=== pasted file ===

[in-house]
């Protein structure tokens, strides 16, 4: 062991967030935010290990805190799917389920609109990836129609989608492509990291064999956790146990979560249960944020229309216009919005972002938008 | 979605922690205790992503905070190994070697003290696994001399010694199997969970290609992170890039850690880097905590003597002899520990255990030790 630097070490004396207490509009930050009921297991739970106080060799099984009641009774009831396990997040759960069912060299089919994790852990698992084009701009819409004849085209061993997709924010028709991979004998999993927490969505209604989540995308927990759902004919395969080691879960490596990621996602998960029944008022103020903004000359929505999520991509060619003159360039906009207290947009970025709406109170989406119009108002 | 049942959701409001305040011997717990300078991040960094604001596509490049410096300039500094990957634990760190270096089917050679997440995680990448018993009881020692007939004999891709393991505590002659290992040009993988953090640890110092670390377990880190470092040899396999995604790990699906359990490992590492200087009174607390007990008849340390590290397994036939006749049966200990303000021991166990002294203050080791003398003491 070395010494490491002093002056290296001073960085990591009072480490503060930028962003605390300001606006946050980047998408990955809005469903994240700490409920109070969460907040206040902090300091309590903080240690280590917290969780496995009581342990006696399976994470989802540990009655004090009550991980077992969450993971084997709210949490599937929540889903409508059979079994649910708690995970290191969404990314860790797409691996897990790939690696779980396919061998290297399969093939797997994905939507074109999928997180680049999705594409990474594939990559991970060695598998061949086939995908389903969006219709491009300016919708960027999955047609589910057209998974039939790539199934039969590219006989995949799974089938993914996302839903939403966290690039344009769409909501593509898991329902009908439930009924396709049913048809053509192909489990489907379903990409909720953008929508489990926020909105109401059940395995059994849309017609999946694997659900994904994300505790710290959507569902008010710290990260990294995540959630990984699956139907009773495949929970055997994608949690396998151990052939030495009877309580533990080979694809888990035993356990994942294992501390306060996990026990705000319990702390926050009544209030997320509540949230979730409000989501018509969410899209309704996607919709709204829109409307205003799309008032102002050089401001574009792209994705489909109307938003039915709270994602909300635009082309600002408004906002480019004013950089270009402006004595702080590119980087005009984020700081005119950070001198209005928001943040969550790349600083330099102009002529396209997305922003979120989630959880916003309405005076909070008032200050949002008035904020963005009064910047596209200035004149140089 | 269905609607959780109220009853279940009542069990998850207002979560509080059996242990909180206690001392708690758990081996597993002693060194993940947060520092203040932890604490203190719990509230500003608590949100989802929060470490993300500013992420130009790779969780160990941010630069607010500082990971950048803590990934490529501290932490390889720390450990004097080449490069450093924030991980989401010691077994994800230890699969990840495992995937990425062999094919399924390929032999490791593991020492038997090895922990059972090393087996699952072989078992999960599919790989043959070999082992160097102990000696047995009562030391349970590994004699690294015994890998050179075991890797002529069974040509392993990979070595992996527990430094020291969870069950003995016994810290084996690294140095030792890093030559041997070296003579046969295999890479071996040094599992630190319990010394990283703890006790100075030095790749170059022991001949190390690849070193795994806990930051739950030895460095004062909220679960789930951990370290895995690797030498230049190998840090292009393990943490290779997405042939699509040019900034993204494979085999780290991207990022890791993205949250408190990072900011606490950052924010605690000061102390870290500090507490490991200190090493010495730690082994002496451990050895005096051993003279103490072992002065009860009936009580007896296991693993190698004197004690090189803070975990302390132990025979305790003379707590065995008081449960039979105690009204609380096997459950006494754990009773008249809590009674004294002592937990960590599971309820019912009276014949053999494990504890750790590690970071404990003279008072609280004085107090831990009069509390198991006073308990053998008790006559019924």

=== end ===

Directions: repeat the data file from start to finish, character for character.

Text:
[in-house]
């Protein structure tokens, strides 16, 4: 062991967030935010290990805190799917389920609109990836129609989608492509990291064999956790146990979560249960944020229309216009919005972002938008 | 979605922690205790992503905070190994070697003290696994001399010694199997969970290609992170890039850690880097905590003597002899520990255990030790 630097070490004396207490509009930050009921297991739970106080060799099984009641009774009831396990997040759960069912060299089919994790852990698992084009701009819409004849085209061993997709924010028709991979004998999993927490969505209604989540995308927990759902004919395969080691879960490596990621996602998960029944008022103020903004000359929505999520991509060619003159360039906009207290947009970025709406109170989406119009108002 | 049942959701409001305040011997717990300078991040960094604001596509490049410096300039500094990957634990760190270096089917050679997440995680990448018993009881020692007939004999891709393991505590002659290992040009993988953090640890110092670390377990880190470092040899396999995604790990699906359990490992590492200087009174607390007990008849340390590290397994036939006749049966200990303000021991166990002294203050080791003398003491 070395010494490491002093002056290296001073960085990591009072480490503060930028962003605390300001606006946050980047998408990955809005469903994240700490409920109070969460907040206040902090300091309590903080240690280590917290969780496995009581342990006696399976994470989802540990009655004090009550991980077992969450993971084997709210949490599937929540889903409508059979079994649910708690995970290191969404990314860790797409691996897990790939690696779980396919061998290297399969093939797997994905939507074109999928997180680049999705594409990474594939990559991970060695598998061949086939995908389903969006219709491009300016919708960027999955047609589910057209998974039939790539199934039969590219006989995949799974089938993914996302839903939403966290690039344009769409909501593509898991329902009908439930009924396709049913048809053509192909489990489907379903990409909720953008929508489990926020909105109401059940395995059994849309017609999946694997659900994904994300505790710290959507569902008010710290990260990294995540959630990984699956139907009773495949929970055997994608949690396998151990052939030495009877309580533990080979694809888990035993356990994942294992501390306060996990026990705000319990702390926050009544209030997320509540949230979730409000989501018509969410899209309704996607919709709204829109409307205003799309008032102002050089401001574009792209994705489909109307938003039915709270994602909300635009082309600002408004906002480019004013950089270009402006004595702080590119980087005009984020700081005119950070001198209005928001943040969550790349600083330099102009002529396209997305922003979120989630959880916003309405005076909070008032200050949002008035904020963005009064910047596209200035004149140089 | 269905609607959780109220009853279940009542069990998850207002979560509080059996242990909180206690001392708690758990081996597993002693060194993940947060520092203040932890604490203190719990509230500003608590949100989802929060470490993300500013992420130009790779969780160990941010630069607010500082990971950048803590990934490529501290932490390889720390450990004097080449490069450093924030991980989401010691077994994800230890699969990840495992995937990425062999094919399924390929032999490791593991020492038997090895922990059972090393087996699952072989078992999960599919790989043959070999082992160097102990000696047995009562030391349970590994004699690294015994890998050179075991890797002529069974040509392993990979070595992996527990430094020291969870069950003995016994810290084996690294140095030792890093030559041997070296003579046969295999890479071996040094599992630190319990010394990283703890006790100075030095790749170059022991001949190390690849070193795994806990930051739950030895460095004062909220679960789930951990370290895995690797030498230049190998840090292009393990943490290779997405042939699509040019900034993204494979085999780290991207990022890791993205949250408190990072900011606490950052924010605690000061102390870290500090507490490991200190090493010495730690082994002496451990050895005096051993003279103490072992002065009860009936009580007896296991693993190698004197004690090189803070975990302390132990025979305790003379707590065995008081449960039979105690009204609380096997459950006494754990009773008249809590009674004294002592937990960590599971309820019912009276014949053999494990504890750790590690970071404990003279008072609280004085107090831990009069509390198991006073308990053998008790006559019924």